Libya unrest sends Winnipeg woman fleeing
- Suncor workers airlifted from Libya to Malta
A Winnipeg family has received word that their daughter, who was fleeing the violence in Libya, has been safely airlifted out of the country.
Elizabeth Atkinson, a structural geophysicist with Suncor Energy, the parent company of Petro-Canada, was working in the country when violent, anti-government unrest broke out six days ago.
"She and her partner are safe and sound in Malta," said Atkinson's mother, Betty, who received a voicemail message from her daughter on Monday.
"The news is very reassuring," added Atkinson's dad, Barrie.
Until getting the message on Monday, Atkinson's family only knew that her employer had plans to evacuate from the region.
Atkinson had been keeping in touch with her family by email until internet acess was cut on Saturday. She then left a phone message for her parents on the weekend, trying to reassure them.
"Unfortunately, things have changed quite a bit from when I emailed you and things are, um, a problem here now, and Petro-Canada has decided a few hours ago that they are evacuating us," she said in the message.
Atkinson's then said she was staying in a compound for Canadian expatriates in Libya until a flight could be arranged.
"So I don't want you guys to panic but I just want you to know this is happening, and I also want you to know that we are now gone to an ex-pat compound. We are no longer living out in the community," the message stated.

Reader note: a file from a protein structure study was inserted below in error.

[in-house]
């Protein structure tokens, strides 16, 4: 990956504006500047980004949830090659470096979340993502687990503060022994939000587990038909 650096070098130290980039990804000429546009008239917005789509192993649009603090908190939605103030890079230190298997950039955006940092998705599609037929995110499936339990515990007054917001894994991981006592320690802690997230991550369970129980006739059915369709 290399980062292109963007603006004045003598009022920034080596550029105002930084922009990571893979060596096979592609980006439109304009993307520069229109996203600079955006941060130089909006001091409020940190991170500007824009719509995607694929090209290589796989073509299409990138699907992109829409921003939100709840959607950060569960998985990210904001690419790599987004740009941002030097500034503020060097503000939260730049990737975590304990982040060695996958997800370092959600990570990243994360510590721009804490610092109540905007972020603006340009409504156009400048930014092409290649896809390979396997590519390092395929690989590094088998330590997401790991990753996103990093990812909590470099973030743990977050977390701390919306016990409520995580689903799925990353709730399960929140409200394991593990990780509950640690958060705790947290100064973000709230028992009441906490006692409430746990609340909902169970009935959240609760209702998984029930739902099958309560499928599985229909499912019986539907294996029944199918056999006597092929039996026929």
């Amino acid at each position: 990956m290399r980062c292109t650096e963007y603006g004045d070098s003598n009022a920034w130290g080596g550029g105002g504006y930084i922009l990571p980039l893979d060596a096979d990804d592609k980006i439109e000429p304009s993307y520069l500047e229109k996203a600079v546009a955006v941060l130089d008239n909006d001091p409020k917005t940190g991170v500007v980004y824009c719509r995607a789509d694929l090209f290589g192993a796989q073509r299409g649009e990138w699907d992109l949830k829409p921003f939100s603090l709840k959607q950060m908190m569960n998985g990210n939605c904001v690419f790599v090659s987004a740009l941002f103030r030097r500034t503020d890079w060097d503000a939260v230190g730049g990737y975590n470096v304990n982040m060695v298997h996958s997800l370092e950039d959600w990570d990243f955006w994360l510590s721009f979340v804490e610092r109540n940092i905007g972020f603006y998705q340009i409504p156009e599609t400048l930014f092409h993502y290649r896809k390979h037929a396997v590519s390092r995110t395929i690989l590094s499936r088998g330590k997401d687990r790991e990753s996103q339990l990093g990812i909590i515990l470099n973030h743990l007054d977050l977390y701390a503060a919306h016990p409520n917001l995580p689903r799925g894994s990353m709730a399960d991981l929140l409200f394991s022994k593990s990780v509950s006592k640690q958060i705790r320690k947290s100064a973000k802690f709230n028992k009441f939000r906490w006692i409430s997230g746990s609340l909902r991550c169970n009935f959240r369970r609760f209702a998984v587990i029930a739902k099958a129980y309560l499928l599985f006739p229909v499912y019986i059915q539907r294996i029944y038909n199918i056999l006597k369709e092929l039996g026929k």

Atkinson and others were then airlifted on Monday and taken to the island of Malta, in the Mediterranean Sea, south of Sicily, according to her parents.
Requests from CBC News for an interview with Suncor have not been immediately returned.
The company sent an email Monday morning, stating it has contingency plans for all its foreign locations. However, details were withheld in the interest of employees' security.
6 days of violence
Six days of clashes between protesters and security forces in Libya, calling for the ouster of longtime leader Moammar Gadhafi, have led to at least 200 deaths, according to medical officials, human rights groups and exiled dissidents.
On Monday, protesters celebrated in the streets of Benghazi, claiming control of the country's second largest city after bloody fighting, and anti-government unrest spread to the capital with clashes in Tripoli's main square for the first time.
One of Gadhafi's sons, Seif al-Islam Gadhafi, vowed that his father and security forces would fight "until the last bullet."
Friends and relatives in Canada seeking information on Canadian citizens believed to be affected by the unrest in Libya should contact the Emergency Operations Centre at Foreign Affairs and International Trade Canada by calling, toll-free, 1-800-387-3124, or sending an email to email@example.com.
Canadian citizens in Libya requiring emergency consular assistance should contact the Canadian Embassy in Tripoli at 218 (21) 335-1633, or call Foreign Affairs and International Trade Canada Emergency Operations Centre collect at 613-996-8885. An email can also be sent to firstname.lastname@example.org.
Gadhafi's regime has unleashed the bloodiest crackdown of any Arab country against the wave of protests sweeping the region, which toppled the leaders of Egypt and Tunisia.
Tarek Bader, a Libyan now living in Winnipeg, says it's hard for Canadians to fathom what the protesters are fighting for.
"Believe it or not, we wish over there [that] we had, like animals' rights as here [in Canada]," he said. "We don't, believe me, we don't have these rights."
Bader, who fled the Gadhafi regime six years ago, said he once thought change in his home country would be impossible.
Now he is anxiously watching the protests and is optimistic it will end Gadhafi's 42-year rule.
"Enough is enough and we can't really handle it any more," Bader said.
"I wish I was part of this back home, but unfortunately I am here right now."